In mid-October, I spent a couple of hours at Foothill College helping with a voter registration project as part of a campus-sponsored Political Awareness Day. The Foothill College Student Activities group had set up tables covered with red cloths and decked with American flags and sparkly eye-catchers. There was a DJ, there was music, there was free food, there was a raffle based on submitting a response to the meme “Why I Vote.” There were tables staffed by Republicans, by Democrats, by the League of Women Voters, by the American Association of University Women and by proponents and opponents of various propositions. Footsie, the college’s Owl mascot, appeared with a sign on his tummy saying “Your Vote Counts.”
I dressed for the occasion in a sweatshirt with an American flag motif, big dangly red-white-and-blue hoop earrings and a hat with a red-white-and-blue bandana band. Somehow, when I am in costume or uniform, I am a lot freer to be outgoing and assertive, unlike my normal staid self. My job was to stand in the path between the parking lot, the gym and the cafeteria and query each passerby or group: “Miss/Sir/Ladies/Gentlemen/Young People – are you registered to vote?” I had a wonderful time.
The students who were registered invariably responded with a wide smile, a thumbs-up, and a hearty “Yes, ma’am!” One stalwart young man even agreed to be a poster boy and recruiter for the registration effort, allowing me to tape a “Register Today to Vote!” sign to his broad chest and smilingly approaching the cutest female passersby to inquire about their registration status.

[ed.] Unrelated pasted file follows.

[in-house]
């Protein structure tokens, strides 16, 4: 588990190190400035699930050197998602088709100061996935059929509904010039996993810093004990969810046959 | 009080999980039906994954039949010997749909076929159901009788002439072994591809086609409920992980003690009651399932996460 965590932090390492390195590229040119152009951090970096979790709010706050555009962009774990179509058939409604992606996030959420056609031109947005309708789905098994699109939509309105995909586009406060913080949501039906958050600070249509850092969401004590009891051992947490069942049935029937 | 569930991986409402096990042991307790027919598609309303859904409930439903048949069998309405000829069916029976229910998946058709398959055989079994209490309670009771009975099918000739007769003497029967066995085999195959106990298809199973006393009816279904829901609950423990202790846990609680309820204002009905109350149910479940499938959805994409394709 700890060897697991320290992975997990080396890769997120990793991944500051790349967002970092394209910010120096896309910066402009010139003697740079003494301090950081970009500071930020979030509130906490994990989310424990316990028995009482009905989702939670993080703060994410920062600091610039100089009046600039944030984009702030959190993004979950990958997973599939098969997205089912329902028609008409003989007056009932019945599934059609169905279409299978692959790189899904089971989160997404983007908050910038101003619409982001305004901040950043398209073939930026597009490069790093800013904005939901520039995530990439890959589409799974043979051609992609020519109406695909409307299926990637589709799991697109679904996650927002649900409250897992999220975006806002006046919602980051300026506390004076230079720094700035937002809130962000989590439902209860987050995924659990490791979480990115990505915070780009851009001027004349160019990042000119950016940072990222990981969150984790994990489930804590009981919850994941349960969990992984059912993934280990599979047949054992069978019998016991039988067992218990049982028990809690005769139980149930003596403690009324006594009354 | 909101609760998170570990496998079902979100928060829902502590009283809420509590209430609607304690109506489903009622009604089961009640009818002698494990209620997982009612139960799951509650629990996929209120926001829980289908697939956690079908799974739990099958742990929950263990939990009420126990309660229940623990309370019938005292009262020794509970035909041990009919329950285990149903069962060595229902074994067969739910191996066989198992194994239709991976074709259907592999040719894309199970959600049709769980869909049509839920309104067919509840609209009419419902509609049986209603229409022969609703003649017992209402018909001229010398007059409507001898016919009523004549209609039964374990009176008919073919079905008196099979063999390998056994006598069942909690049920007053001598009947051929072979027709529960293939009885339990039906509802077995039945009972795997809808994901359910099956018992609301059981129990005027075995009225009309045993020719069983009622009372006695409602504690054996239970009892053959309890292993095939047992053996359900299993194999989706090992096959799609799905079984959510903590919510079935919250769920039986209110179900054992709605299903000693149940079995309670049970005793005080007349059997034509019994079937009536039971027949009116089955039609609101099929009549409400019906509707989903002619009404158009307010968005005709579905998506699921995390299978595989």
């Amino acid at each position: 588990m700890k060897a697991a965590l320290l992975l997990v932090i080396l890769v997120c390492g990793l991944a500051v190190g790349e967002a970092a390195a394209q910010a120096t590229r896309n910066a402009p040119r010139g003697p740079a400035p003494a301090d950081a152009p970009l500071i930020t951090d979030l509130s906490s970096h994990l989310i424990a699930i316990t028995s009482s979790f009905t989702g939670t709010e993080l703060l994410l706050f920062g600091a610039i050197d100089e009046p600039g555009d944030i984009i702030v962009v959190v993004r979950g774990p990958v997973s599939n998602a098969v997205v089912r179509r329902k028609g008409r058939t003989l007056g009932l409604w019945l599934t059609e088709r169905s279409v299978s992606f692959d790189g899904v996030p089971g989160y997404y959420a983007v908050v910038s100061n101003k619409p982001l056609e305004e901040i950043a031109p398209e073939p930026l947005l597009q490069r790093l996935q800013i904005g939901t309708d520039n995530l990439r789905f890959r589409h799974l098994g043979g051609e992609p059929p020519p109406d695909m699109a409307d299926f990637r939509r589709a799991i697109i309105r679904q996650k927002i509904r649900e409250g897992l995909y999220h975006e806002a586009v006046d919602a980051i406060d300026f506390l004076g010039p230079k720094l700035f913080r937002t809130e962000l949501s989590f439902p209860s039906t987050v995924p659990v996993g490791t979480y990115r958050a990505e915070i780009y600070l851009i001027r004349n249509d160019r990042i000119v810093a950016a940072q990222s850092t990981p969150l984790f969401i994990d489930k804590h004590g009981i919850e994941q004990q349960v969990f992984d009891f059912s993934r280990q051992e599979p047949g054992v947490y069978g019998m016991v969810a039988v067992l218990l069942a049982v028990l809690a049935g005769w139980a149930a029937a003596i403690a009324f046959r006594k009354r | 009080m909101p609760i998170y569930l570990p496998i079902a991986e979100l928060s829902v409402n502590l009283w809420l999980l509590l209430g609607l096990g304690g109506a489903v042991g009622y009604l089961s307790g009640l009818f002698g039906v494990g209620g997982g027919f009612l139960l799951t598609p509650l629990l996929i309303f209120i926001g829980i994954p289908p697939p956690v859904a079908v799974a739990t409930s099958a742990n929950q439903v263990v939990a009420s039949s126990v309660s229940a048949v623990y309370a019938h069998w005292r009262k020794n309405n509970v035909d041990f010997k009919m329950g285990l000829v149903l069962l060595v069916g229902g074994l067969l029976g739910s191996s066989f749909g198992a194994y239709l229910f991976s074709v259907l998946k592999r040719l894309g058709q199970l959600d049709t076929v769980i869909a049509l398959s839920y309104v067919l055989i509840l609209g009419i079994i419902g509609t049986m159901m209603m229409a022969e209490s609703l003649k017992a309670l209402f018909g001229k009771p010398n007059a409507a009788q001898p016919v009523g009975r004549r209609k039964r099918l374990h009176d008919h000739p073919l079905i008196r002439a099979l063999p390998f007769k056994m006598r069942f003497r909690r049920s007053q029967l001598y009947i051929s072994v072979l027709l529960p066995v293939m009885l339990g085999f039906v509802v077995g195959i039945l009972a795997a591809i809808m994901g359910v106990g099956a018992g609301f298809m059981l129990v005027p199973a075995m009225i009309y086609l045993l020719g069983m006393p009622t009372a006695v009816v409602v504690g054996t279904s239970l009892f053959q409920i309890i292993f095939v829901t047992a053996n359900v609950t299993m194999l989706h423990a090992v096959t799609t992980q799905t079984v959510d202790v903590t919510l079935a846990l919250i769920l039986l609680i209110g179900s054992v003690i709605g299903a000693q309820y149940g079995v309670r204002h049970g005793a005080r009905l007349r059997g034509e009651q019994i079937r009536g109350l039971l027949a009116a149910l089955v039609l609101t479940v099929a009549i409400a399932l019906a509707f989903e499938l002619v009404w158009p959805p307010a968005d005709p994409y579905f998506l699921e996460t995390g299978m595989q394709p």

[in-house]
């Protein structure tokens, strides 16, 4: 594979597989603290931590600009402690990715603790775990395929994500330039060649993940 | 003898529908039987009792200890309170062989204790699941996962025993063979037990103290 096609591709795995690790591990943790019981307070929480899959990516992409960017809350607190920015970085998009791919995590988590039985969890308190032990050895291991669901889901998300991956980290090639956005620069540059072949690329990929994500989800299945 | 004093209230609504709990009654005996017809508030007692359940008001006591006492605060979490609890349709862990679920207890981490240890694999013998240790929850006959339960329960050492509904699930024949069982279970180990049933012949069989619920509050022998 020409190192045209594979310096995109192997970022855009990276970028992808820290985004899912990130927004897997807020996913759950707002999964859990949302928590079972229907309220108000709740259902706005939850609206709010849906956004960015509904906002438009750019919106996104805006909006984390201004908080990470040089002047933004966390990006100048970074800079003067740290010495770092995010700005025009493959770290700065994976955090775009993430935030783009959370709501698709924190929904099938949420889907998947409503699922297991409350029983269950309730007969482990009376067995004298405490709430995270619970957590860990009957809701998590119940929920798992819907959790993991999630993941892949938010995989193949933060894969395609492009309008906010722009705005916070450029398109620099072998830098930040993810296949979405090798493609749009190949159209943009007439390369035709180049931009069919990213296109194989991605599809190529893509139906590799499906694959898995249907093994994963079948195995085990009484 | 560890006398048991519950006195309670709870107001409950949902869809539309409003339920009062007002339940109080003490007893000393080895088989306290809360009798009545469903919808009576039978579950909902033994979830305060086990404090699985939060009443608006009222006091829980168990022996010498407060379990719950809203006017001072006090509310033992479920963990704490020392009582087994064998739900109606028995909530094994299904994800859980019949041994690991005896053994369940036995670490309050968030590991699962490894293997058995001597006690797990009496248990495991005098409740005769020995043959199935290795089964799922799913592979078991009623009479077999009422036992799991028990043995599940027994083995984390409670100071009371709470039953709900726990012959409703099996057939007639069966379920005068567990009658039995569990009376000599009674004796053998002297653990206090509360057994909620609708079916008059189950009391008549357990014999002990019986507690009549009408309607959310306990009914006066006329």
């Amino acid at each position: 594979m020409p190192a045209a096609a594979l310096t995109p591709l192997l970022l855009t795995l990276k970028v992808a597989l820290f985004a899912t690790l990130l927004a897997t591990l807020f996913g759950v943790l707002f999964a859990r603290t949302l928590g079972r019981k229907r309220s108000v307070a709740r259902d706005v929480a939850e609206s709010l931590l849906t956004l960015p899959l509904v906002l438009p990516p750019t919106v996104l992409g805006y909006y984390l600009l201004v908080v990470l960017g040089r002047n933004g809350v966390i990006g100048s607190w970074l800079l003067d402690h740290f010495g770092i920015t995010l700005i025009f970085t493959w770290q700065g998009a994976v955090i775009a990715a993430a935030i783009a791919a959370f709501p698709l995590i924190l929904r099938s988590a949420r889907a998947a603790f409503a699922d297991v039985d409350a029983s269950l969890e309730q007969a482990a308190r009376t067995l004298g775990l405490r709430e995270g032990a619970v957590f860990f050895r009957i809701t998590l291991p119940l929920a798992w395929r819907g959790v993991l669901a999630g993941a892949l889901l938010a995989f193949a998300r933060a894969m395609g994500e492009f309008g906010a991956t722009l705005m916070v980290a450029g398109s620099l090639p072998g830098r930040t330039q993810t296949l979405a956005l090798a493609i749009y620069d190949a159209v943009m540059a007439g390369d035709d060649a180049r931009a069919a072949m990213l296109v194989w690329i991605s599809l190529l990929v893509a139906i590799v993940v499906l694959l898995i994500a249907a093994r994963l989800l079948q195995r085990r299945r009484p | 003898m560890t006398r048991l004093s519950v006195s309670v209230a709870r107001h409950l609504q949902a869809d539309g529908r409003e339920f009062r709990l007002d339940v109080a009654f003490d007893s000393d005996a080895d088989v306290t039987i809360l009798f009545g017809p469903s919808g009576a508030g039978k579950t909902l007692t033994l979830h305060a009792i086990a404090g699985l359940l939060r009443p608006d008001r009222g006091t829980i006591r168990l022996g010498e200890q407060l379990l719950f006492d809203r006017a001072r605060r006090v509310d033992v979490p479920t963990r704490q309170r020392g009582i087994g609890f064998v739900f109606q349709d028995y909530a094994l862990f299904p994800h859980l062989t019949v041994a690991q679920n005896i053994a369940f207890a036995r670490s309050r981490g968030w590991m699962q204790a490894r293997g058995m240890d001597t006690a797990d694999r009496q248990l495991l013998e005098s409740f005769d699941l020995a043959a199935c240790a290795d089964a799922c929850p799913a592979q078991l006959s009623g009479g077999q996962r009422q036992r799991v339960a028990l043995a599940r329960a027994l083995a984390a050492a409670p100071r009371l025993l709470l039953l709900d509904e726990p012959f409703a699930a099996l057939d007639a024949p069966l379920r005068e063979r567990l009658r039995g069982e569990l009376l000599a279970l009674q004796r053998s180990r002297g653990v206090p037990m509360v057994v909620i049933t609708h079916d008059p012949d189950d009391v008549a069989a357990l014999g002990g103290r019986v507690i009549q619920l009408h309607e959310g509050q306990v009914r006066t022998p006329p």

The students who were interested but not registered looked sheepish and allowed their arms to be twisted into coming over to the table and filling out the intimidating-looking voter registration form.
The students who were interested but not eligible (too young, or international) smiled too, and excused themselves. I had some interesting exchanges with some of the international students about the voter registration process, about how American politics works, about how our government finances education, health care and wars as contrasted with Sweden or Brazil or Kenya. I got to practice saying “Excuse me for troubling you” and “Welcome to the U.S.!” in my fragile French and Chinese.
Only a few students brushed past me with a “Maybe later, I have to get to class,” “I’m late already,” “I’m meeting someone” or, worst, “I’m not interested in voting.” Interestingly, these were the ones who did not smile or make eye contact with me if they could help it. Were they feeling guilty because they knew they were shirking? Or just resenting being hassled?
What it came down to is that being able to vote, being able to speak your mind and state your preference, is a joyous thing. Why would anyone not want to do it? On the other hand, in some countries one is required to vote – perhaps we should be willing also to celebrate the freedom to be noncommittal.
On this day after Election Tuesday, let us at least commit to living the best we can with freedom’s consequences.